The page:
The east London club venue hosts the new group show from Mel Duarte, Maria Eisl and assume vivid astro focus (avaf)
East London's Dalston Superstore will be hosting the new ‘Series 3' exhibition featuring new works by Mel Duarte and Maria Eisl. Showing alongside will be a special DIY lightbox by 'assume vivid astro focus' (avaf). Duarte's piece entitled ‘The Reverse is Also True' is a site-specific wall piece conceived as a response to Dalston Superstore's building interior, playing on how perceptions of colour, space, texture and volume are experienced according to the light condition of this space - daylight versus artificial light.
The pieces are a series of six prints of the same image in different scales onto fabric. The shifts in scale play with different perceptions of the image surface according to the physical distance and intensity of light in the space. For 'Series 3', Maria Eisl will show ‘Ten Pictures for a Night Club’ engaging a visual conversation with the rest of the environment. Eisl isolated animated gif elements available in the colour chart of Duarte's piece, where each poster shows one moment of what seems to have been a confetti shower.
Dazed Digital: When did you begin ‘Ten Pictures for a Night Club’?
Maria Eisl: Not long ago. As the setting is a bar/club, I wanted to do a fun quick project in response to that. I'd been following Mel's work for more than ten years since we met at art college. She and I are using for this show devices we've been exploring for a while. But we've been commissioned to do this project barely a month ago and decided to bang it together very quickly. The attention and time I've given to it will almost be the same the viewing clubber will. Almost.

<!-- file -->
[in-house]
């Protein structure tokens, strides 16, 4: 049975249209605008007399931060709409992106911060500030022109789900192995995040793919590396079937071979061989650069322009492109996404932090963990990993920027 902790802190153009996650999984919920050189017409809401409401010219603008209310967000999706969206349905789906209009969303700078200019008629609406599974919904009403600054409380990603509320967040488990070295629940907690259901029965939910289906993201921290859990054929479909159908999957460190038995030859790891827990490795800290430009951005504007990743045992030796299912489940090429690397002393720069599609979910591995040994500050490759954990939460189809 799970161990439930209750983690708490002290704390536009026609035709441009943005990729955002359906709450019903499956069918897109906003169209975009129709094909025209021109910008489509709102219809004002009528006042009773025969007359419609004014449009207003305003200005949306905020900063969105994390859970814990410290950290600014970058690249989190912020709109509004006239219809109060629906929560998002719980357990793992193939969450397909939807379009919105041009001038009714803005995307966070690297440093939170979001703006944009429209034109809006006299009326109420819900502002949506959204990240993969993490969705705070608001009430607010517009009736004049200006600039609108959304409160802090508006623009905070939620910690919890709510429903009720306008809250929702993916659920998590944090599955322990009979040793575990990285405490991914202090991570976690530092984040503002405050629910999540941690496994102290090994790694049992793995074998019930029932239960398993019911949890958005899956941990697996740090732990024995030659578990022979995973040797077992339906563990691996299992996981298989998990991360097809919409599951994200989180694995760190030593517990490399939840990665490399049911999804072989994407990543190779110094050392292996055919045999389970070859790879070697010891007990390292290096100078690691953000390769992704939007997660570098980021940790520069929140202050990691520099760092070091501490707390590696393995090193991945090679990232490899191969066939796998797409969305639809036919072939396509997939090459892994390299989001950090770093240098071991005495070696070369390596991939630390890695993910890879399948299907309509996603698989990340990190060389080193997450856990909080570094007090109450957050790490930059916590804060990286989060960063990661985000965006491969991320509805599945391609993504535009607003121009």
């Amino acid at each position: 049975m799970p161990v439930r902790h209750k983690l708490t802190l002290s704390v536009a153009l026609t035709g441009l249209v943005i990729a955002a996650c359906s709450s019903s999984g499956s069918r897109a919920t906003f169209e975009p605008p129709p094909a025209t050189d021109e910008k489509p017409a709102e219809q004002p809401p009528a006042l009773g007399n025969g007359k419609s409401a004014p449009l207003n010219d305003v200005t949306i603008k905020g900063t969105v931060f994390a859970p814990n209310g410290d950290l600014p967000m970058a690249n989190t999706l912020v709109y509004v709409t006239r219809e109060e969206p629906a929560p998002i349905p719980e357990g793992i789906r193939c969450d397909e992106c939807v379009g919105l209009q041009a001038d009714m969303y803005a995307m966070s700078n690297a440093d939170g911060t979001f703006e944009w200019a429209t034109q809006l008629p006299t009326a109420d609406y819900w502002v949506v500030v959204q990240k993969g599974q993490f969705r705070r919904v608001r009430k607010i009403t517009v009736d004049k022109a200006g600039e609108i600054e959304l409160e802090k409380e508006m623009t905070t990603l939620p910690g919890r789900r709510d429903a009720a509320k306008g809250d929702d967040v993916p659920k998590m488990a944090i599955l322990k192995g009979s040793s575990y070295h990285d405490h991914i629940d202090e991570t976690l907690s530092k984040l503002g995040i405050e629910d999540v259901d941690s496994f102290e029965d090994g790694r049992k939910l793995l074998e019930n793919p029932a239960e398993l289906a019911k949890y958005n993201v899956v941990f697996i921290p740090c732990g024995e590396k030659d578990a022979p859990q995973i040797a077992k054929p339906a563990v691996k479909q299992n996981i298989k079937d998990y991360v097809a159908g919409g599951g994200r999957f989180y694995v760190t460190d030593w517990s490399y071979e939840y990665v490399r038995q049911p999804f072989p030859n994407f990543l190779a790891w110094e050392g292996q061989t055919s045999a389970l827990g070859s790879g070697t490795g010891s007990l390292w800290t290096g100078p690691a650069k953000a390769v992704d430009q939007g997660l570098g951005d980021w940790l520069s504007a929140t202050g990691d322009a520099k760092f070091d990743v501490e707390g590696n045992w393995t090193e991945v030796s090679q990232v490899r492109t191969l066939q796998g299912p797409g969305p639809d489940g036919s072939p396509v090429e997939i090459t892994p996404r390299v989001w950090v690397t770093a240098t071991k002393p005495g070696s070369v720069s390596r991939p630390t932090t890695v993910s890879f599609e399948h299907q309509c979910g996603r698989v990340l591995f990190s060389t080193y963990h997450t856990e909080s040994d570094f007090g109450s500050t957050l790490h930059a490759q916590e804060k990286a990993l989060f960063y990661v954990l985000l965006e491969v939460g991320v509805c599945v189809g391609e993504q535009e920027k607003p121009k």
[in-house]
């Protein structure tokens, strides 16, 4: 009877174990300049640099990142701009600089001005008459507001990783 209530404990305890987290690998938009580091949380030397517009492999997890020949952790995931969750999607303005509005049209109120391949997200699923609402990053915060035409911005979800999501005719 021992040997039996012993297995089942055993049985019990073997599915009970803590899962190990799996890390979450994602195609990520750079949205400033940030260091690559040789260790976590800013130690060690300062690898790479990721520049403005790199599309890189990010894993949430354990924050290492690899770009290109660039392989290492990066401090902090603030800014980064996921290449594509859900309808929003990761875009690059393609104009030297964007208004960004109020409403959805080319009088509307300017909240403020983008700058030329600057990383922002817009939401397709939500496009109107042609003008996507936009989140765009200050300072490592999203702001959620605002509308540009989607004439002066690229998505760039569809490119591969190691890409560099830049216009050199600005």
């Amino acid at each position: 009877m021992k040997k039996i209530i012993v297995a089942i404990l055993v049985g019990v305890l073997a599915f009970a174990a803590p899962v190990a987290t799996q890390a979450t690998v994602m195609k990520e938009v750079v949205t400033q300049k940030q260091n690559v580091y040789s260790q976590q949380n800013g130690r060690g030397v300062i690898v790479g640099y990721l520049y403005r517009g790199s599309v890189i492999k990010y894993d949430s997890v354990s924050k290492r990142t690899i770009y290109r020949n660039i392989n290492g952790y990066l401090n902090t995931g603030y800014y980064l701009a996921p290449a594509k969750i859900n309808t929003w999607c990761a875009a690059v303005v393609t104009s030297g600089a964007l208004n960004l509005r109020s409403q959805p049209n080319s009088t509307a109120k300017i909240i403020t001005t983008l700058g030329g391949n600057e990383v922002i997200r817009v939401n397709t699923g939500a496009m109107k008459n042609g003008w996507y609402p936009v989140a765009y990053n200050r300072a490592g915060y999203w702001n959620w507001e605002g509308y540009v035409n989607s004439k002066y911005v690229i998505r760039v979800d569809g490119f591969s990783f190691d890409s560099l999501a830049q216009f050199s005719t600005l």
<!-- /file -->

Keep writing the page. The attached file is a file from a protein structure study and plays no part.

DD: In what ways do you think your work blends with Mel Duarte’s in order to bring together Series 3?
Maria Eisl: The dialogue had a formal starting point and we pushed the following logic to a certain absurdity. I used Mel's pieces' colour code to isolate graphic elements of a found 10-frame animation. They showed confetti, I guess. The result is a randomly impoverished picture, actually miles away from the formalist logic.
DD: How does your background in illustration, photography and film tie in with the nature of the exhibit?
Maria Eisl: Same source material, same tools, different displays. Animated gifs are the fringe where digital photography and film meet. DIY is certainly part of this encounter. I can turn still images into animations; or take photos of a video on another screen - it's more about processing images. I've got an iPhone.
DD: Can you explain what your visual conversation represents/about?
Maria Eisl: Fluidity. Misunderstandings. Flirt. Chance. Diplomacy. Late nights.
DD: What are you currently working on now?
Maria Eisl: A catalogue raisonné of my photograms archive.
Series 3, Dalston Superstore, 117 Kingsland High Street, London